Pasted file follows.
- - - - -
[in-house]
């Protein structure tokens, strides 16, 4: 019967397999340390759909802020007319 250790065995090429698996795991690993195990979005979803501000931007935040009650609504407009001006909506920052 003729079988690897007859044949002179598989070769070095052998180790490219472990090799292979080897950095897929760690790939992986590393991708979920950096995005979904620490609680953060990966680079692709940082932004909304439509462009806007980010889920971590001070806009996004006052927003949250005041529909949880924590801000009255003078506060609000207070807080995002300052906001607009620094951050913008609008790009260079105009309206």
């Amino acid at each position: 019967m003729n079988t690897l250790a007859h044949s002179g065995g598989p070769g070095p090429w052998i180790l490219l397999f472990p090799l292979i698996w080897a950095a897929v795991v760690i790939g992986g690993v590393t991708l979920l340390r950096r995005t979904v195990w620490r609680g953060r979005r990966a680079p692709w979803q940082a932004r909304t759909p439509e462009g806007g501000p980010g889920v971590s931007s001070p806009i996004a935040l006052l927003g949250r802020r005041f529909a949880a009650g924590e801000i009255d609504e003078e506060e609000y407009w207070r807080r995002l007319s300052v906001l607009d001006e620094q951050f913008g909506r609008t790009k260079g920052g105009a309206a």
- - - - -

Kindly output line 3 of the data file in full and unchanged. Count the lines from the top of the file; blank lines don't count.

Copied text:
């Amino acid at each position: 019967m003729n079988t690897l250790a007859h044949s002179g065995g598989p070769g070095p090429w052998i180790l490219l397999f472990p090799l292979i698996w080897a950095a897929v795991v760690i790939g992986g690993v590393t991708l979920l340390r950096r995005t979904v195990w620490r609680g953060r979005r990966a680079p692709w979803q940082a932004r909304t759909p439509e462009g806007g501000p980010g889920v971590s931007s001070p806009i996004a935040l006052l927003g949250r802020r005041f529909a949880a009650g924590e801000i009255d609504e003078e506060e609000y407009w207070r807080r995002l007319s300052v906001l607009d001006e620094q951050f913008g909506r609008t790009k260079g920052g105009a309206a």